For too many communities, mass incarceration has become a defining feature of American life. In 2013, recognizing the disproportionate and brutal impact of the criminal justice system on poor, Black and Latinx communities, we built on our years of investing to concentrate our efforts on decarceration, with an emphasis on adult sentencing reform. Beginning in 2016, we set out to deepen our state-level grantmaking on justice reform by focusing on six key states (California, Colorado, Florida, Michigan, Ohio, and Oregon) and two cities (New Orleans and New York), along with investing in national organizations positioned to create momentum for change across the country.
What We Did
Over the past five years, our strategy has been focused on identifying new models of justice reinvestment, supporting sentencing reform policies and practices, and increasing government investments in crime prevention and public health programs in communities most impacted by mass incarceration.
To date, Ford has invested $47 million to fund 50 grantees, ranging from grassroots, legal, and policy organizations in priority states and cities to well-established advocacy, research, and media nonprofits with national scope. Together, they are working to:
- build a strong base of affected constituents to increase pressure for reforms
- develop and advance policy campaigns
- design and implement innovative alternatives to incarceration
- increase government funding for upstream approaches to community safety and health
- strengthen the capacity of the movement to drive change
In 2020, we partnered with Engage R+D to assess the progress of our efforts to end mass incarceration, generate insights, and identify areas to advance our work.
What We Learned
1. Big wins required a combination of strategies, but generally led with one or two.
State legislative reforms in Michigan, for example, led with a sophisticated policy campaign and teamed up with elected officials, and built on the stories of formerly incarcerated people to highlight injustice in the criminal justice system and reinforce their case.
2. Jail closure and reinvestment required a well-organized base and a progressive political environment.
The push for the closure of New York’s Rikers Island Jail Complex and Los Angeles’ Men’s Central Jail—and the reinvestment strategies that followed—involved a network of grassroots organizations driving the agenda and considerable pressure from constituent-led groups. As one participant reported, “What has worked in those type of laws around [#CLOSErikers], Justice LA, Close the Creek, was [organizers] maintaining in their lane and keeping their foot on the gas pedal.”
3. Coordinating strategies and actors is critical to achieve significant, lasting change.
This kind of coordination might involve internal and external strategies, such as influencing decision-makers through outside pressure in the form of organizing, advocacy, and media work, while also providing research and technical assistance to policymakers working inside the government to sway peers. It might also involve strategic coordination within the movement. Nevertheless, this work requires the ability to navigate very real tensions about what qualifies as a win—and the best way to get there.
4. Involve people who are personally impacted by incarceration.
When shaping strategies and solutions, it is essential to have people with lived experience of incarceration at the table. Change efforts should center their leadership and priorities. Elected officials and others noted that hearing directly from those most impacted can be a powerful way to catalyze change.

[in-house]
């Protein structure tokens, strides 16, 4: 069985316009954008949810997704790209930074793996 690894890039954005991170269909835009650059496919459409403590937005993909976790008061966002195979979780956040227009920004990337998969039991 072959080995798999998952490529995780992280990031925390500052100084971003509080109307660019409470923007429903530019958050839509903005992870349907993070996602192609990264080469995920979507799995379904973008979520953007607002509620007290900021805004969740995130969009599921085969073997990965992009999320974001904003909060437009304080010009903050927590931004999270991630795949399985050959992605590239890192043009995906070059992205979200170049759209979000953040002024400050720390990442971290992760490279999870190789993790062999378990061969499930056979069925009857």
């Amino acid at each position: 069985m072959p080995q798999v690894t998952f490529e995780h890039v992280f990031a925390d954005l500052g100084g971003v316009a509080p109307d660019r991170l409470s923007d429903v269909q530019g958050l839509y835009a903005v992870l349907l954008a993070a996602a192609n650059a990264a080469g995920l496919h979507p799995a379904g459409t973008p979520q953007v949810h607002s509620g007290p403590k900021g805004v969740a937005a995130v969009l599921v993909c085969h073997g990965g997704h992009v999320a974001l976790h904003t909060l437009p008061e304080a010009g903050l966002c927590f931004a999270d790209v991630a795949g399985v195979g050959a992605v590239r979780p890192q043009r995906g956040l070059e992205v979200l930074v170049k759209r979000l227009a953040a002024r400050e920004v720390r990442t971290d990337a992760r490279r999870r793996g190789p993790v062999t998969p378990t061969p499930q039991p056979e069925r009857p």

5. Messaging matters.
While there was broad agreement about the importance of narrative as a key part of the change process, perspectives differed as to which kinds of messages would be most effective. Some participants favored narratives that emphasized second chances and cost-effective policy, while others favored messages that involved expanding notions of safety. There were also a variety of views on the utility of messages related to police and abolishing prisons, with some questioning the practicality of incorporating these terms into public messaging and others more hopeful about shifts in public discourse.
6. Build a base and cultivate influential allies.
Building a base for deeper, more sustainable change might involve cultivating unlikely but influential allies, including business leaders, the faith community, rural populations, crime survivors, and people within the existing criminal justice system, such as prosecutors, sheriffs, and others likely to have opinions about proposed reforms. Support from unlikely allies can be critical for policy wins in more conservative states and helpful in countering backlash against reforms.
7. Build alternatives and replacements.
There is a need for alternatives and a service infrastructure to support people diverted from jail or prison, or who are transitioning back into the community after incarceration. Without this infrastructure, there is greater potential for re-offenses, which can have a negative impact on sustaining and advancing reforms. In playing the long game, we should also consider more transformative approaches to public safety, and build new models and paradigms.
8. Leverage research and data to demonstrate what works.
Understanding and emphasizing evidence-based solutions is a critical element for advancing change. Equipped with data to inform policy processes (for example, on incarceration costs and recidivism rates), officials can cut through emotions and rely on numbers to back up decisions. Timely, accessible, and comparable research on the effectiveness of different reforms can help address gaps in how people understand what works. And case studies of new and transformative approaches can be used to motivate and support positive change.